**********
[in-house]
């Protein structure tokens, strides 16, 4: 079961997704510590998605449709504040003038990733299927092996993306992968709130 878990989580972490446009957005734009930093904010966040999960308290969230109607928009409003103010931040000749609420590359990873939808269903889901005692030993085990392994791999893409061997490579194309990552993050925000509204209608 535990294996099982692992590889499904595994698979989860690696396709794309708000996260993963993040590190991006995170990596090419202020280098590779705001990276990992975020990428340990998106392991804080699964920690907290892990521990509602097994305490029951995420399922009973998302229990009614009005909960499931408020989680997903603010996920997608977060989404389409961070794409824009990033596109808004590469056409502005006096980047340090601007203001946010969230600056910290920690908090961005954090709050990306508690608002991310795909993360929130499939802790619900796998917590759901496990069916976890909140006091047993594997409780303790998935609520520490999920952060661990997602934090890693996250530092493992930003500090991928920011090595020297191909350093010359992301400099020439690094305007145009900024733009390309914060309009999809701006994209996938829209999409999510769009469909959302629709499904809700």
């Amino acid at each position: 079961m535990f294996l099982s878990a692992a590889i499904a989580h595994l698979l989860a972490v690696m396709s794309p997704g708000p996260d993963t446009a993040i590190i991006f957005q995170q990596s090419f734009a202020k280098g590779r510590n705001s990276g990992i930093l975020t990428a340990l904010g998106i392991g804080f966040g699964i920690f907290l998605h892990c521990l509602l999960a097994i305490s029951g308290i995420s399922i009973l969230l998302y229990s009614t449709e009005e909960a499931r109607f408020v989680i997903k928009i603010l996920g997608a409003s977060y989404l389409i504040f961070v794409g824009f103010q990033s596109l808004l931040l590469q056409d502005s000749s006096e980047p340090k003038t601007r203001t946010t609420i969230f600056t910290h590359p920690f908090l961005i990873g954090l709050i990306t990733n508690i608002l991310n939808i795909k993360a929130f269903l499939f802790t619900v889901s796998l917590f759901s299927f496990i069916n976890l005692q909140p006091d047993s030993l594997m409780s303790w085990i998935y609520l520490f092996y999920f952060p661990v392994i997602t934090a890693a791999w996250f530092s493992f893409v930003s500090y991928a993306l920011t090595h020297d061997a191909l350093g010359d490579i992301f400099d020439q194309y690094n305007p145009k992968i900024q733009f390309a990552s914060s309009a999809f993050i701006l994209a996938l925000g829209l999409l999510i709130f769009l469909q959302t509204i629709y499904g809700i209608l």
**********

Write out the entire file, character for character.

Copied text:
[in-house]
């Protein structure tokens, strides 16, 4: 079961997704510590998605449709504040003038990733299927092996993306992968709130 878990989580972490446009957005734009930093904010966040999960308290969230109607928009409003103010931040000749609420590359990873939808269903889901005692030993085990392994791999893409061997490579194309990552993050925000509204209608 535990294996099982692992590889499904595994698979989860690696396709794309708000996260993963993040590190991006995170990596090419202020280098590779705001990276990992975020990428340990998106392991804080699964920690907290892990521990509602097994305490029951995420399922009973998302229990009614009005909960499931408020989680997903603010996920997608977060989404389409961070794409824009990033596109808004590469056409502005006096980047340090601007203001946010969230600056910290920690908090961005954090709050990306508690608002991310795909993360929130499939802790619900796998917590759901496990069916976890909140006091047993594997409780303790998935609520520490999920952060661990997602934090890693996250530092493992930003500090991928920011090595020297191909350093010359992301400099020439690094305007145009900024733009390309914060309009999809701006994209996938829209999409999510769009469909959302629709499904809700």
């Amino acid at each position: 079961m535990f294996l099982s878990a692992a590889i499904a989580h595994l698979l989860a972490v690696m396709s794309p997704g708000p996260d993963t446009a993040i590190i991006f957005q995170q990596s090419f734009a202020k280098g590779r510590n705001s990276g990992i930093l975020t990428a340990l904010g998106i392991g804080f966040g699964i920690f907290l998605h892990c521990l509602l999960a097994i305490s029951g308290i995420s399922i009973l969230l998302y229990s009614t449709e009005e909960a499931r109607f408020v989680i997903k928009i603010l996920g997608a409003s977060y989404l389409i504040f961070v794409g824009f103010q990033s596109l808004l931040l590469q056409d502005s000749s006096e980047p340090k003038t601007r203001t946010t609420i969230f600056t910290h590359p920690f908090l961005i990873g954090l709050i990306t990733n508690i608002l991310n939808i795909k993360a929130f269903l499939f802790t619900v889901s796998l917590f759901s299927f496990i069916n976890l005692q909140p006091d047993s030993l594997m409780s303790w085990i998935y609520l520490f092996y999920f952060p661990v392994i997602t934090a890693a791999w996250f530092s493992f893409v930003s500090y991928a993306l920011t090595h020297d061997a191909l350093g010359d490579i992301f400099d020439q194309y690094n305007p145009k992968i900024q733009f390309a990552s914060s309009a999809f993050i701006l994209a996938l925000g829209l999409l999510i709130f769009l469909q959302t509204i629709y499904g809700i209608l």